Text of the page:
Recent Posts

Today marks the entry into force of the Kyoto Protocol to the United Nations Framework Convention on Climate Change, one of the most ambitious international environmental treaties in world history. Whatever I might think of the merits of this project, the creation of a worldwide system of greenhouse gas emission regulation certainly is worthy of my interest as a scholar...

In a brief essay on Slate, David Luban argues that the OLC lawyers who drafted the infamous "torture memos" (discussed in earlier posts, here, here and here) have something in common with Lynne Stewart, who was convicted last week of material support for her client, Sheik Omar Abdel Rahman, the Egyptian cleric serving a life sentence for his role in...

The General Assembly and Security Council approved the selection of Ronny Abraham to become a member of the International Court of Justice today. M. Abraham replaces Justice and former President of the Court Gilbert Guillaume, who resigned last Friday, and will serve out the rest of Guilliame's term, which expires in 2009. M. Abraham, a widely-respected French international lawyer, takes...

As you can see, we have been having some technical difficulties. We hope to be back in business as soon as possible. Thanks for your patience....

Bob Jacobson, a partner in New Rule Sets Project, LLC (the consulting firm started by Tom Barnett) and the Managing Editor of "Rule Set Reset," a journal that expands on the ideas of The Pentagon's New Map, has written reacting to my post comparing and contrasting the idea of "rule sets" to the lawyer's conception of international law. Bob writes...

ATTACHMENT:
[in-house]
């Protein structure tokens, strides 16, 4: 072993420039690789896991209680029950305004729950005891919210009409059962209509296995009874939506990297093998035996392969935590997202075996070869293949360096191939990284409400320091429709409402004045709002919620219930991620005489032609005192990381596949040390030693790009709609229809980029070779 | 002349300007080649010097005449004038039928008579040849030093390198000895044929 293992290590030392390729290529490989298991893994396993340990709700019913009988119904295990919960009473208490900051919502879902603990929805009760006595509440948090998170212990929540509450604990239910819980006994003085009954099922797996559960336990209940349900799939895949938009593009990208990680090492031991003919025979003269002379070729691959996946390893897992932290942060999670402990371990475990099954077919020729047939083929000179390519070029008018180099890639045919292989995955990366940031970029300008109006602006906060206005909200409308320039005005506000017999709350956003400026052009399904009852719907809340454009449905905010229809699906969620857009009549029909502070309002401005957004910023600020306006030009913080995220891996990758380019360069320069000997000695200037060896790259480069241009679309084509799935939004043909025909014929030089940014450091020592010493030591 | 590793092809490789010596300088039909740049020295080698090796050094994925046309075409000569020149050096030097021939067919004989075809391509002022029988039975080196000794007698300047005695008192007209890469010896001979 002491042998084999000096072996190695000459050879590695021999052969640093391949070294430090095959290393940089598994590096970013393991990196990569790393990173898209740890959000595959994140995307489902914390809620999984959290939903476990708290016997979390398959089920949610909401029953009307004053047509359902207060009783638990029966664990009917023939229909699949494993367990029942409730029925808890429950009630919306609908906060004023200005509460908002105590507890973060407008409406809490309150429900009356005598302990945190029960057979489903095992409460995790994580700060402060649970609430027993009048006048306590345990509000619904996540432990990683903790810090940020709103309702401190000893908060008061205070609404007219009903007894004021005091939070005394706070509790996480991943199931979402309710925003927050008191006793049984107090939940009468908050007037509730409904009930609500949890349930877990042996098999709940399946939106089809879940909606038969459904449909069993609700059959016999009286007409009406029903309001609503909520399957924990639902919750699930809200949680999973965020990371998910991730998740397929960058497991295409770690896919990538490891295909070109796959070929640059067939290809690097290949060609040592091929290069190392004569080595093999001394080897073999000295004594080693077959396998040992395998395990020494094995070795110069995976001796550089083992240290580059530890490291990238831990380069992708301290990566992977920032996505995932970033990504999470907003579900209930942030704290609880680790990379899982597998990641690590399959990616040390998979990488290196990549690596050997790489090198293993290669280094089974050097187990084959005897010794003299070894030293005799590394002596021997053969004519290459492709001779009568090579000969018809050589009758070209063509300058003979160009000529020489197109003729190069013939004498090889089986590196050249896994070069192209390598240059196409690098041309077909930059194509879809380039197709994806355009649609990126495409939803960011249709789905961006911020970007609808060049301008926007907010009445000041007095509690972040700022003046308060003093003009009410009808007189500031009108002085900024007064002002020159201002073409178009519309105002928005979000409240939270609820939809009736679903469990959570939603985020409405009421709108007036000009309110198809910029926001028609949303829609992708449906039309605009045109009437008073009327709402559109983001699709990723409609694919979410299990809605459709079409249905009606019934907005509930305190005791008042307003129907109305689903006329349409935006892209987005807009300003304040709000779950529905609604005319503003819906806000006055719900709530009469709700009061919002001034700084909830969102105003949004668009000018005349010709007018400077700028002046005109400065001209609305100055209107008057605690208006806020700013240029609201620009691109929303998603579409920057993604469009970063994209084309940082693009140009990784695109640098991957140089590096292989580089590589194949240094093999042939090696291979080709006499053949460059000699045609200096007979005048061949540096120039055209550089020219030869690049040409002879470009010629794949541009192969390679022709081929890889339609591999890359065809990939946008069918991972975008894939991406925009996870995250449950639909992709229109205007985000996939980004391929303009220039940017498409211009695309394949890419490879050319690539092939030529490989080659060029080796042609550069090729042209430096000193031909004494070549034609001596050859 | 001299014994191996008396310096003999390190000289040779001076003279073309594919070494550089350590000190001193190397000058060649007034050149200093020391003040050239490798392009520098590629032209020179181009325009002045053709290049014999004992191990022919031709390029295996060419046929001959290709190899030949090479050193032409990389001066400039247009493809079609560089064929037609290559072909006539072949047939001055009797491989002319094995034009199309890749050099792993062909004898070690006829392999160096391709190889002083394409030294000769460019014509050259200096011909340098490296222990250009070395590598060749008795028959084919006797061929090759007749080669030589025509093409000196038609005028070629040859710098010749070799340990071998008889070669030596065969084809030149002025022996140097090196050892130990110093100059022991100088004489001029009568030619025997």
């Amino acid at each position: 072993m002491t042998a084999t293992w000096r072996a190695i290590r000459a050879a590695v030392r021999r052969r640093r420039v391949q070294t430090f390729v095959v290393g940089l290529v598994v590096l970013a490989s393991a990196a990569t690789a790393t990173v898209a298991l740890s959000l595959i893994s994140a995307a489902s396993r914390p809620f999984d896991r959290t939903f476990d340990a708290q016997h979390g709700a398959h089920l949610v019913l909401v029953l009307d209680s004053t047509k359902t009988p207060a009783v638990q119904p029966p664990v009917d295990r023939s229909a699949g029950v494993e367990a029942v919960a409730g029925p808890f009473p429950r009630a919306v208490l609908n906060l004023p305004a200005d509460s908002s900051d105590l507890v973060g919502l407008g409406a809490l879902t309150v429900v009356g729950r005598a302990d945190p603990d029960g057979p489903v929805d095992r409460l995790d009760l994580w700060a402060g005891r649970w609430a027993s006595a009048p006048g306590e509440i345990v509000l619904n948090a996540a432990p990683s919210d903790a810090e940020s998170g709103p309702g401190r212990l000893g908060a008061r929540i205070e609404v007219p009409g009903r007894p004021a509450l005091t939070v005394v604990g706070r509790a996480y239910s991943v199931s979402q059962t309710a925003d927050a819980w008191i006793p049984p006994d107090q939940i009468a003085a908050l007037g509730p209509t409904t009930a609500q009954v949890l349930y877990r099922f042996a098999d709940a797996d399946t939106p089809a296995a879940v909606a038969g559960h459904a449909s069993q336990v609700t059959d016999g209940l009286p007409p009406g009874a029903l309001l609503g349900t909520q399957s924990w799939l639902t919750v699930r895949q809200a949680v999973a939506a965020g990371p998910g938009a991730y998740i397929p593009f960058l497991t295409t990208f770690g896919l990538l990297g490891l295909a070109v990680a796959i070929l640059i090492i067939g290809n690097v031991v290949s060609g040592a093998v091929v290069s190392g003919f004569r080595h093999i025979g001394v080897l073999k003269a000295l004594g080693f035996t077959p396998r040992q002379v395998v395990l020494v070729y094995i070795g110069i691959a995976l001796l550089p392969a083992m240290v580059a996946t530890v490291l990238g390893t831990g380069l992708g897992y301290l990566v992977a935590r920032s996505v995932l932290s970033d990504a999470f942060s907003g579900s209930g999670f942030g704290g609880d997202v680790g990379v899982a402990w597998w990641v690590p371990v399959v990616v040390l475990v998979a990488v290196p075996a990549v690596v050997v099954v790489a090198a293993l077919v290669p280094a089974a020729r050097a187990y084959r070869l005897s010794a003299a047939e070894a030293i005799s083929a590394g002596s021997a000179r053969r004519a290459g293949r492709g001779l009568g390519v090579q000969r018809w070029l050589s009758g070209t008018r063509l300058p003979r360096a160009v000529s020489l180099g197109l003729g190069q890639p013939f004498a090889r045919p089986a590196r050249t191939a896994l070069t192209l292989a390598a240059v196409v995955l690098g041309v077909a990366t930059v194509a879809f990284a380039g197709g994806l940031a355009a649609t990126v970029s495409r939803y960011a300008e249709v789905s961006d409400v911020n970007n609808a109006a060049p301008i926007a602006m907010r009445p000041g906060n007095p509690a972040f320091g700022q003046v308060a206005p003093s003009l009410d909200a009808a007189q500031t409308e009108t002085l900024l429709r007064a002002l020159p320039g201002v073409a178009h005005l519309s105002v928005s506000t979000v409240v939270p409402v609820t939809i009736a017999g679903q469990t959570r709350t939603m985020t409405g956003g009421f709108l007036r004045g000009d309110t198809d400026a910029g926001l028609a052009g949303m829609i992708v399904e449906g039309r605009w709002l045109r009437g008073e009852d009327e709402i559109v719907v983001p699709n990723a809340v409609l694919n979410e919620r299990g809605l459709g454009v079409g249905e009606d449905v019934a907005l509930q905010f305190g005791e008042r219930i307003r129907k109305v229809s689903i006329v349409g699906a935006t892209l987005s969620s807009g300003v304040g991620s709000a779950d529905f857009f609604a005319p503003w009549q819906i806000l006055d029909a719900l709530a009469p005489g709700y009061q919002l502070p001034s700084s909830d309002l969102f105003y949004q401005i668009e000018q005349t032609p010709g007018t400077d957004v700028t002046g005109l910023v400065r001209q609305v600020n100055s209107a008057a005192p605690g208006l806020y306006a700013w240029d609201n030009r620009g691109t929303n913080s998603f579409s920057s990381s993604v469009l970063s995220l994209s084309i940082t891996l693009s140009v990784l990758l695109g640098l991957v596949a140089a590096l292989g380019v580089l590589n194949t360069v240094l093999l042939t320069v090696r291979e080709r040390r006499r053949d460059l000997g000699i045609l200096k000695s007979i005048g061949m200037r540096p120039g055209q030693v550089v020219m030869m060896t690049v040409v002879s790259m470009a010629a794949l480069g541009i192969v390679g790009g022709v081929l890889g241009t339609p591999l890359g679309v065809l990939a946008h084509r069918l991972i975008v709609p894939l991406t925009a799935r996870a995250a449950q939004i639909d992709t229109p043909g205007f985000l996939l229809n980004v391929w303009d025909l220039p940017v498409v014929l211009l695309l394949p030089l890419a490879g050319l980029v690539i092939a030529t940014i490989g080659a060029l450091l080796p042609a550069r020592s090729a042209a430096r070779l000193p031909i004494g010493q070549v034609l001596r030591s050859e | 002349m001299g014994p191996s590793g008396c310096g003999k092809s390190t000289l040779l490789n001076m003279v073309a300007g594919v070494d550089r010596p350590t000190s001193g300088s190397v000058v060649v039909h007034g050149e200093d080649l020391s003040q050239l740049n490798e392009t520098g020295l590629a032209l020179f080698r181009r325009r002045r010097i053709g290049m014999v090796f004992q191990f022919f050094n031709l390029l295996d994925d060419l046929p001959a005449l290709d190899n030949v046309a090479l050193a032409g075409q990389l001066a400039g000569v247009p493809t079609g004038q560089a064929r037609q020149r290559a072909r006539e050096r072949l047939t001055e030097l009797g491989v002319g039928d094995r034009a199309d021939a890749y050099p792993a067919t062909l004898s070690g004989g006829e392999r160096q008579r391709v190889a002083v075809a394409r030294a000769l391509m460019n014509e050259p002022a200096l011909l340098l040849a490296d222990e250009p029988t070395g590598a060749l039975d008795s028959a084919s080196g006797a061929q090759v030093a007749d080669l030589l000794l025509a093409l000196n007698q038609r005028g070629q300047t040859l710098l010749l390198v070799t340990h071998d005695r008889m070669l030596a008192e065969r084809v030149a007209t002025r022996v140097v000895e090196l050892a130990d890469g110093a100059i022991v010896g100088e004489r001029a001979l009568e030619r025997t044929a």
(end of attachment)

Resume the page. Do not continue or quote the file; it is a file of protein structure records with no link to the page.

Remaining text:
Gregg Easterbrook, no patsy for the Bush Administration, has a terrific column in this week's New Republic Online ($) pointing out that amid all the hoopla tomorrow over the entry into force of the Kyoto Protocol, the Bush EPA has quietly stitched together an international plan to reduce potential global warming gases in roughly the same amounts as Kyoto. According...

While the NYT and Samantha Power have been fretting about the U.S. opposition to an ICC referral for Sudan, the U.S. (apparently listening to the wise counsel of Peggy and/or Hillary Clinton) has moved ahead with a draft Security Council Resolution calling for a 10,000-man peacekeeping force for Sudan as well as various other measures. This will not solve everything...

Japan announced today that it would allow fishing expeditions to Okinotorishima, an obscure island 1000 miles southeast of Japan. For Law of the Sea aficionados, this sets up a pending battle over the size of Japan's "exclusive economic zone" because if Okinotorishima is merely some "rocks" (as China says), Japan's EEZ is substantially smaller than it currently claims. Countries have...

As further reports of UN peacekeeper atrocities continue to flow out of the D.R. Congo, an interesting legal puzzle arises: Can those peacekeepers be prosecuted for war crimes by the ICC? The answer is probably yes, no thanks to the U.S., which has been introducing annual resolutions in the Security Council granting immunity to UN peacekeepers since 2002, but which...

As the ICC gears up to issue its first arrest warrants against rebel leaders in Uganda, church leaders there are warning that the warrants could upset already fraying peace negotiations. I don't know anything about the Ugandan situation except that the Ugandan government was the one that referred the case to the ICC, has been trying to withdraw the...